Shazam! was directed by David F. Sandberg (Lights Out, Annabelle: Creation) with a screenplay by Henry Gayden (Earth to Echo). The additional cast includes Mark Strong, Jack Dylan Grazer, Djimon Hounsou, Grace Fulton, Ian Chen, Jovan Armand, Cooper Andrews, and Marta Milans.

An Old Horror, Brought Back To Life

To be honest, most of Stephen King’s stories have failed to click with me, especially some of the more famous horror adaptations like The Shining and original Pet Sematary. But like It from 2017, Pet Sematary is getting another chance to re-enter the pop culture zeitgeist, and even I’m pretty excited about what we’ve seen so far. It just looks flat out creepy, centering around a family moving to a rural home where a nearby cemetery for neighborhood pets is home to some absolutely horrifying secrets and terrors.

The Paramount film was co-directed by Kevin Kölsch and Dennis Widmyer (Absence, Starry Eyes) with a screenplay by David Kajganich and Jeff Buhler. It’s of course adapted from King’s novel of the same name, which was first released in 1983. The cast includes Jason Clarke, Amy Seimetz, John Lithgow, and Jeté Laurence.

‘The Best Of Enemies’ With The Best Of Casts

At first glance, The Best of Enemies looks like a standard civil rights era drama centered around a story not so new to cinema. But it’s really the ensemble behind this film that promises a worthwhile and authentic narrative for these real-life figures from history. The film stars Taraji P. Henson as Ann Atwater, a renowned civil rights activist pitted in a contentious rivalry with KKK leader C.P. Ellis (Sam Rockwell) over school desegregation in Durham, North Carolina.

The obvious appeal of the STX film is to showcase the inspiring life of Atwater, but also to highlight the room for redemption when it comes to system racism and how it can be stamped out through legislative action. The Best of Enemies was written and directed by Robin Bissell in his feature directorial debut, and it’s based on the book of the same name by Osha Gray Davidson.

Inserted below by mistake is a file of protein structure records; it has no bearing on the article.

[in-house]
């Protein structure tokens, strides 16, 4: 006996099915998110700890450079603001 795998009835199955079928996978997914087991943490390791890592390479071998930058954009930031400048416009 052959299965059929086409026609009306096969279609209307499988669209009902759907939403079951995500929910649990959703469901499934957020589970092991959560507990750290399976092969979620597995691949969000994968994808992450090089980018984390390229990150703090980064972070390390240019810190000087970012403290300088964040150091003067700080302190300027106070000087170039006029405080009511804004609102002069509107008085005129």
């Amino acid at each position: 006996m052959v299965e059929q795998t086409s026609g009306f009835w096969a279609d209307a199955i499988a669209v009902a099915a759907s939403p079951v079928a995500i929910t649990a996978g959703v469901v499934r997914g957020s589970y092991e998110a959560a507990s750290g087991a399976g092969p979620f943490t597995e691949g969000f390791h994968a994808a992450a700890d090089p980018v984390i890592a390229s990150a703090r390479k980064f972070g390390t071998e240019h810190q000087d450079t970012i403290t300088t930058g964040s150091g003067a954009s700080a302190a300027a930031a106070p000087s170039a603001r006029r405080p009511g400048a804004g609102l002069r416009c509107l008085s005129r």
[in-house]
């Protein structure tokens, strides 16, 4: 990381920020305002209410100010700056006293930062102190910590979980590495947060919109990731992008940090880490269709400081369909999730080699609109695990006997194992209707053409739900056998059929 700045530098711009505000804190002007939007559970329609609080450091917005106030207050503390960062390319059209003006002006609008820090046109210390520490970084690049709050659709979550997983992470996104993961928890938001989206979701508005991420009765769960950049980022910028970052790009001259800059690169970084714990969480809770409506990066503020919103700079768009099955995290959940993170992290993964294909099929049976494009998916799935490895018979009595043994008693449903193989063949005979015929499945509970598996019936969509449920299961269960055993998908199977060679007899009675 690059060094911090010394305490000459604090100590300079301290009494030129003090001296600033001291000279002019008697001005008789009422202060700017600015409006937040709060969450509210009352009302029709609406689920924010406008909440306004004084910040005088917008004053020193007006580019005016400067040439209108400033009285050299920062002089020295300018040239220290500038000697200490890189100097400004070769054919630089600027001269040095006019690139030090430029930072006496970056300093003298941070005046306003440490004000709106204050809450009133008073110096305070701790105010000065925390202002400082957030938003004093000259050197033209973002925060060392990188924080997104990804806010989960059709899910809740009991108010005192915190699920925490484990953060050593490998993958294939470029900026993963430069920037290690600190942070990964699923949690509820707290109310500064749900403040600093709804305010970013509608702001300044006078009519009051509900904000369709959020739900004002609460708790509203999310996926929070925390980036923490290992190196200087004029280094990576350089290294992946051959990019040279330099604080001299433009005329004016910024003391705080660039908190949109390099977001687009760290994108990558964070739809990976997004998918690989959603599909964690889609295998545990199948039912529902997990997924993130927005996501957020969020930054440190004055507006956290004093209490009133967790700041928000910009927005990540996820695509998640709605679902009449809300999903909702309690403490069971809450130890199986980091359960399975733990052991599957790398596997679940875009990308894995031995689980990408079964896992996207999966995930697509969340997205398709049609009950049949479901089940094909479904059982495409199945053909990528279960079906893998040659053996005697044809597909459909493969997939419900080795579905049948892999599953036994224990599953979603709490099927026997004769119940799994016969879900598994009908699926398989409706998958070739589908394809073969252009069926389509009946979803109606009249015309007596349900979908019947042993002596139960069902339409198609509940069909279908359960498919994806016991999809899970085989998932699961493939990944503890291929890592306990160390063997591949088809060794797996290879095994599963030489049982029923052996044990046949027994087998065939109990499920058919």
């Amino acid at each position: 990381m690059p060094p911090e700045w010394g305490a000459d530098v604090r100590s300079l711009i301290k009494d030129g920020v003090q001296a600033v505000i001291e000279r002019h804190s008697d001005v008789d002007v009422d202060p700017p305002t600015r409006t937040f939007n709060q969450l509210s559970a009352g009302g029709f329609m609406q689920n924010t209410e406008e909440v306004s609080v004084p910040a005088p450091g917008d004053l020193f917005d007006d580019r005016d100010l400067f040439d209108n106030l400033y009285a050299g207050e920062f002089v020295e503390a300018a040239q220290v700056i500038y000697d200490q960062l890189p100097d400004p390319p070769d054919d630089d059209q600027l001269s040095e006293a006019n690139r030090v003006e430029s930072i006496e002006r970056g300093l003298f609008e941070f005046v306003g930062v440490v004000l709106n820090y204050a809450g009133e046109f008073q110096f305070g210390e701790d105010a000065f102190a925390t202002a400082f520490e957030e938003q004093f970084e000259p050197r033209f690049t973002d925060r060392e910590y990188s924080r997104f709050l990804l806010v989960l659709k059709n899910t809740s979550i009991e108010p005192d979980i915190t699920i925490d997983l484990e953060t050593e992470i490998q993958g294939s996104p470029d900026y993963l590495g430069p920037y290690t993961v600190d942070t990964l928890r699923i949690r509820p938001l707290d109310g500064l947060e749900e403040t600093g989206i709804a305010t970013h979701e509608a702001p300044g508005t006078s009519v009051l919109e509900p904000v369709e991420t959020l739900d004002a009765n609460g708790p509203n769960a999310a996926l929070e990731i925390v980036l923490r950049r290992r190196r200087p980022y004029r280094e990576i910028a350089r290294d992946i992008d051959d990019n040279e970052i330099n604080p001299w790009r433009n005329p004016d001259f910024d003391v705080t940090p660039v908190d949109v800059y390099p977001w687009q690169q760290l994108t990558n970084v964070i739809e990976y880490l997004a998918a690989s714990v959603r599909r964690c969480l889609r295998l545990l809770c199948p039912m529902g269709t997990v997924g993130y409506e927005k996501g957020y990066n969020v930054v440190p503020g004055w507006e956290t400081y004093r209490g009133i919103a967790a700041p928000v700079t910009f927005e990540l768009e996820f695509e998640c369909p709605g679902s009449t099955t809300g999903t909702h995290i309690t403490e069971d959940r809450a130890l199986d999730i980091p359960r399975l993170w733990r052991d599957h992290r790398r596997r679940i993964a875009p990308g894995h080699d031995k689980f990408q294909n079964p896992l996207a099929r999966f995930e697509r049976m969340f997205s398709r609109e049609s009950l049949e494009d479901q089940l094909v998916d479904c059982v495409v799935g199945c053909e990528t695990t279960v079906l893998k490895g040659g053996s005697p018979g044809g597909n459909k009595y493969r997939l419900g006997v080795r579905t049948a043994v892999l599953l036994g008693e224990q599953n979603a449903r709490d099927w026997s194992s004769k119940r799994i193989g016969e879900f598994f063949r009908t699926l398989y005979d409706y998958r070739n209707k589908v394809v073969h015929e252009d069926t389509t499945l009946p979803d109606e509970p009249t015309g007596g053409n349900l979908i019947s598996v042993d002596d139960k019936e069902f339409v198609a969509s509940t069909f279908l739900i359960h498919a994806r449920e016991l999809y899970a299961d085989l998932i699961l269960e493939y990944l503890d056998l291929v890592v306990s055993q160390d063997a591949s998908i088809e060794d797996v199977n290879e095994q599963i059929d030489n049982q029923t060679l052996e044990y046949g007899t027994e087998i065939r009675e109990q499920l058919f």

(Un)Limited Releases

Amazing Grace (Neon) opens in select theaters this weekend, documenting the famous and powerful “Amazing Grace” concert by Aretha Franklin in 1972. Mike Leigh’s Peterloo (Amazon Studios) also hits limited release, telling the true story of the Peterloo Massacre in 1819. And The Wind (IFC Midnight) opens in just 35 theaters and is a western horror film from director Emma Tammi.


A ‘Dumbo’-Sized Event

At this point, Disney’s brand of live-action remakes fit into a wide, but diverse handful of categories. There are the princess reimaginings (Beauty and the Beast, Cinderella, and the upcoming Little Mermaid), the subversive spins (Pete’s Dragon, Maleficent), and the stylish repeats (Jungle Book, Alice in Wonderland, and the upcoming Lion King and Aladdin). There’s overlap, of course, especially when trying to factor in the role of Dumbo, one of the more classic Disney films with an opportunity to impress with otherworldly visuals (this is Tim Burton, after all), while also evolving aged material.

Like the original, Dumbo doesn’t quite fit into the exact same categories as a lot of its contemporaries, which if anything, is an exciting sign for this movie to do something different with a familiar story. Fortunately, the live-action family film has a strong pedigree of talent, with Tim Burton as ringleader (director) and a star-studded cast that includes Colin Farrell, Eva Green, Michael Keaton, Alan Arkin, and yes, Danny DeVito. Dumbo also includes Danny Elfman as composer and Ben Davis as cinematographer, giving us more than a few reasons to see just how high this flying elephant can soar.

‘The Beach Bum’ Gets A Happy Hour – And A Half

Clocking in at 95 minutes, Neon’s The Beach Bum features Matthew McConaughey at his most mellow, which is seriously saying something. The film follows the stoner antics of Moondog (McConaughey), our titular beach bum who soaks in the sun, shrugs off responsibilities, and…well, that’s actually about all we know so far based on the trailer and synopsis.

Written and directed by Harmony Korine (Mister Lonely, Spring Breakers), The Beach Bum recently premiered at SXSW and co-stars Snoop Dogg, Isla Fisher, Jimmy Buffett, Zac Efron, Martin Lawrence, and Jonah Hill. It’ll be opening in about 750 theaters this weekend.

(Un)Limited Releases

Diane (IFC Films) opens in just three theaters this weekend and stars Mary Kay Place (The Big Chill, Being John Malkovich, Sweet Home Alabama). This is the feature film debut of Kent Jones, and after premiering at Tribeca Film Festival, Diane has already gained universal acclaim from critics.